“Oh, excellent! These boys in very troth are ready to leap out of the windows to follow the hounds.”
The young Earl of Oxford, then several months past his sixteenth birthday, was one of Elizabeth’s personal attendants on this occasion, and was among those who received an honorary M.A. degree from the university, following the two days devoted principally to Edwards’ dramatic offerings.
There can be no doubt that young Oxford was personally acquainted with Richard Edwards, for they had marked mutual interests in music, acting, writing and the stage. Also eight of Oxford’s early poems appear in a famous Elizabethan anthology entitled The Paradise of Dainty Devices which Edwards is credited with having collected “for his private use” from the writings of “divers learned Gentlemen.” The first edition of the volume is dated 1576, whereas Edwards was buried in 1566. Therefore, if the statements of Henry Disle, editor-publisher of the Paradise can be accepted at face value, the poems by Oxford included therein must all have been composed before the Earl was seventeen years of age. Several of these signed lyrics of his are, nevertheless, of outstanding spirit and felicity. In fact, some of their lines have been accepted as of genuinely adult Shakespearean composition by eminent professors of English. For such tests, a potpourri has been arranged by Dr. L. P. Bénézet, consisting of an admixture of the Oxford lines (unidentified) with others taken from the songs and sonnets of “William Shakespeare.”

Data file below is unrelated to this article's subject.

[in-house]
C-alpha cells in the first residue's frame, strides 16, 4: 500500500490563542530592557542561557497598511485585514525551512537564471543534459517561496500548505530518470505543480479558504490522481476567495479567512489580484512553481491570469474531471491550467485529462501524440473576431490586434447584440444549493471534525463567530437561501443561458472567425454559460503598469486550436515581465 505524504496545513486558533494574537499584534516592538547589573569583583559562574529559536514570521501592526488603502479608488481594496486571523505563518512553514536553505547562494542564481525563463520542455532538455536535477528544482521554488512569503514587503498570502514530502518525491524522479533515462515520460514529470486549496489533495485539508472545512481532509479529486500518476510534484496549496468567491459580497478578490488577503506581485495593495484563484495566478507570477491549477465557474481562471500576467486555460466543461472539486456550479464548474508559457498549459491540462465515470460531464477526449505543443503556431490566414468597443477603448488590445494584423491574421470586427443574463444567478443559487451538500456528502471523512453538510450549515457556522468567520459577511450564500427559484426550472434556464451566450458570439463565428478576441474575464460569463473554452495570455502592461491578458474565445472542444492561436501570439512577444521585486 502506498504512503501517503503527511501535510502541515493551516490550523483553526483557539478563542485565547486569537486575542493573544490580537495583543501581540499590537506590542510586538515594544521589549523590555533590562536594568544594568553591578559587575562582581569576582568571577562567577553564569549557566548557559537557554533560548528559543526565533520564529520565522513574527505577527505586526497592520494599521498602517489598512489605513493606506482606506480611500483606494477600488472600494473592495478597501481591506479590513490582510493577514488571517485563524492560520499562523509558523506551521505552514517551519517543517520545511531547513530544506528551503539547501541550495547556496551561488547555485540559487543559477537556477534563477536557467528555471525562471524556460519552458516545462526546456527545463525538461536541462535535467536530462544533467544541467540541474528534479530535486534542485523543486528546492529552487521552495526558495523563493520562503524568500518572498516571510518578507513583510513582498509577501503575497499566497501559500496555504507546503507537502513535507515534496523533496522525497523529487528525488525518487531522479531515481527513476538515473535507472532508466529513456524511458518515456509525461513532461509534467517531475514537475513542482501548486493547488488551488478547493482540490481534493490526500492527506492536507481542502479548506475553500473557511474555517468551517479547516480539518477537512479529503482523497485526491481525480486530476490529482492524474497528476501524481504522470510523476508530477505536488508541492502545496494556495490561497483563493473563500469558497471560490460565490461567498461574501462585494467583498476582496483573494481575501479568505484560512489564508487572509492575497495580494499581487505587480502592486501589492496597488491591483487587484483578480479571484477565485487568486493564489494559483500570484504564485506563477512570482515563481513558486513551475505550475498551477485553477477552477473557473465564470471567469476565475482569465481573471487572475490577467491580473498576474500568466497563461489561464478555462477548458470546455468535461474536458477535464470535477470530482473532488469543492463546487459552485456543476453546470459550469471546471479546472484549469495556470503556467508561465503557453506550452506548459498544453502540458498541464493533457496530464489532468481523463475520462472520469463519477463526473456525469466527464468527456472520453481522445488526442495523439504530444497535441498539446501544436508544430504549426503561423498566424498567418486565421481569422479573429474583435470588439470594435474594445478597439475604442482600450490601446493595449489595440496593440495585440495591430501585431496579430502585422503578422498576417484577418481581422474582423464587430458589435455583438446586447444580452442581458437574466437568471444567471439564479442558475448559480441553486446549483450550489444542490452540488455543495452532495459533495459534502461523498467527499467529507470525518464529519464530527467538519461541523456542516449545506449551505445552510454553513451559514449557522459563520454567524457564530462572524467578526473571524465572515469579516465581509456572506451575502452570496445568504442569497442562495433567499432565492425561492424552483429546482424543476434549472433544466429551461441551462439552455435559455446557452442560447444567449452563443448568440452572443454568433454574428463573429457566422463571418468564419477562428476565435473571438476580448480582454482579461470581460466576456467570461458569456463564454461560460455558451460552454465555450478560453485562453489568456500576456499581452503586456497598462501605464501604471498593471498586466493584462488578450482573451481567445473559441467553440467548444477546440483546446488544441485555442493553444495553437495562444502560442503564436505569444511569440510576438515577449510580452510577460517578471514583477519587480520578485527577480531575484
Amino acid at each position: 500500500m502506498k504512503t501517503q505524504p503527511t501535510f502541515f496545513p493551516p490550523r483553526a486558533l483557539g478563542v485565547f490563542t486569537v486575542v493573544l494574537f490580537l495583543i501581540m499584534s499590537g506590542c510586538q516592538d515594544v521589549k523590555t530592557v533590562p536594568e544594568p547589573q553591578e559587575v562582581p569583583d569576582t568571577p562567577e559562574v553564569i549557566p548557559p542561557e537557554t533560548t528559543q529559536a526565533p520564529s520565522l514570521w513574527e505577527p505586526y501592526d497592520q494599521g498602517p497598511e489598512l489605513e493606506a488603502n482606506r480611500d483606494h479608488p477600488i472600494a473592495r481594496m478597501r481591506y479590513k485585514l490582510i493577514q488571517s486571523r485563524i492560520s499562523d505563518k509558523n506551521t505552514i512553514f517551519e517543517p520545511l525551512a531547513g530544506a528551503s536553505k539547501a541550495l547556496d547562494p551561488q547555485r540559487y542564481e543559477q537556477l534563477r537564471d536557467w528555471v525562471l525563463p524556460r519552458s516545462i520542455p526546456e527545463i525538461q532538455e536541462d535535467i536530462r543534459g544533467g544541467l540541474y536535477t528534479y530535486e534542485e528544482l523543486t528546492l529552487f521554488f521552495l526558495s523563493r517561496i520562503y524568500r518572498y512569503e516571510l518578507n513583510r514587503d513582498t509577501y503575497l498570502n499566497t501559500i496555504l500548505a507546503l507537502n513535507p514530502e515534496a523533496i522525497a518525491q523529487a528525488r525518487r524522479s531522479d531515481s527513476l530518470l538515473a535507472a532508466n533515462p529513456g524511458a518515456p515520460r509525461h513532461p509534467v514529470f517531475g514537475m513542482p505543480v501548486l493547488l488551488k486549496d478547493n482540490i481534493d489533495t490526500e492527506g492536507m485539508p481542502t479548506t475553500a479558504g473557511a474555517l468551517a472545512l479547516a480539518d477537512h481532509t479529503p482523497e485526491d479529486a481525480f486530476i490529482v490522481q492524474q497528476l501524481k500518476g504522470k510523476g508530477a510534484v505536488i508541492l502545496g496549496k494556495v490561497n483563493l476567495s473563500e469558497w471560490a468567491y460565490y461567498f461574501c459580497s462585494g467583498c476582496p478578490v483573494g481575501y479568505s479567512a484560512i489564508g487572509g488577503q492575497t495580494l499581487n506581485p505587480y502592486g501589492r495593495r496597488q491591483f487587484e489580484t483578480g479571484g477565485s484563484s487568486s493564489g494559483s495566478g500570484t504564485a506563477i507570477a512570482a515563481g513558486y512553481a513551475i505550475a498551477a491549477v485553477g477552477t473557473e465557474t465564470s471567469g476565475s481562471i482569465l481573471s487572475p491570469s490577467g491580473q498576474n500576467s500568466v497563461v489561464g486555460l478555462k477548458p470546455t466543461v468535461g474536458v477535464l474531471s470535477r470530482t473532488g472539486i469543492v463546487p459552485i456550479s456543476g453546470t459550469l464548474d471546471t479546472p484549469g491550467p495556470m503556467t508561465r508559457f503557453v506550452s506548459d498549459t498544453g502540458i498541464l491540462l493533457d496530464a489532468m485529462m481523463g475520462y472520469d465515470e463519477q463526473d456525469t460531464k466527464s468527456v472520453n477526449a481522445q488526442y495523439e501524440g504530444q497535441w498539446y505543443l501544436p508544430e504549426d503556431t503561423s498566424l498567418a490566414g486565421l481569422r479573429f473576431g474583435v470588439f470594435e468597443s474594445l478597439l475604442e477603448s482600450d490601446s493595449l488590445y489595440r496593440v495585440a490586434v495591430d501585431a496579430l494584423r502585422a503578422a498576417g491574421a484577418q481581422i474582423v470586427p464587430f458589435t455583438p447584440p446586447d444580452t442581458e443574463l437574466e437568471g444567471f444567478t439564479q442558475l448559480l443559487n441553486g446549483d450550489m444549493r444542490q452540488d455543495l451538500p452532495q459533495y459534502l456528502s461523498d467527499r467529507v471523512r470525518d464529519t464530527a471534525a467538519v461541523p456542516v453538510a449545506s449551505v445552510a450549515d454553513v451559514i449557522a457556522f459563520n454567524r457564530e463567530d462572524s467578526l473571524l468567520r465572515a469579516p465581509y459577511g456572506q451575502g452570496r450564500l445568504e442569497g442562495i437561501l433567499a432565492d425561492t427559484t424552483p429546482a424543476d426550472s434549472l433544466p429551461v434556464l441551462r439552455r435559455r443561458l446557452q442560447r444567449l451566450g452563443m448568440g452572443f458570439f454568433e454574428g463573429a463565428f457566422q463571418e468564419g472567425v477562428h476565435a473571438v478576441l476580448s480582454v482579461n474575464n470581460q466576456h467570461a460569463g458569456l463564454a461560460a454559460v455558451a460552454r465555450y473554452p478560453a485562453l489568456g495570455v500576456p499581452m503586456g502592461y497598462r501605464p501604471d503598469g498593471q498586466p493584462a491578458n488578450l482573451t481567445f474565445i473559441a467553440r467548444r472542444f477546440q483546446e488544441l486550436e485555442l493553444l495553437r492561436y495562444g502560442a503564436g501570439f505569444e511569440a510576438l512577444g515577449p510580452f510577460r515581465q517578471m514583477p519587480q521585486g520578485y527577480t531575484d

It is not merely an “accident,” either, it would seem, that one of Richard Edwards’ songs, beginning “When griping grief the heart doth wound” provides a tunefully mirthful interlude in Romeo and Juliet.
As has been previously noted, some years after Richard Edwards’ death, the boy actors company which he had organized at Westminster was combined with a similar group at Windsor to create the professional troupe for the Blackfriars Theatre. As the backer of this enterprise, Oxford’s own theatrical interests can thus be seen to be a direct continuation of an important Elizabethan stage movement, pioneered by Richard Edwards.
These are the main reasons why I think it not unreasonable to suggest that the poet Thomas Edwards, who was in touch with contemporary creative writing and obviously knew something of the Blackfriars Theatre group of satirists, was either a direct or collateral descendant of the author of Palamon and Arcite. Edwards may be “a common name,” but a facility for poetry and an interest in stagge affairs was certainly not held in common by many Elizabethans answering to the cognomen. In fact, family tradition could very well be a determining factor—according to the immemorial English point of view—to justify such a remarkable departure by the Thomas Edwards of 1593.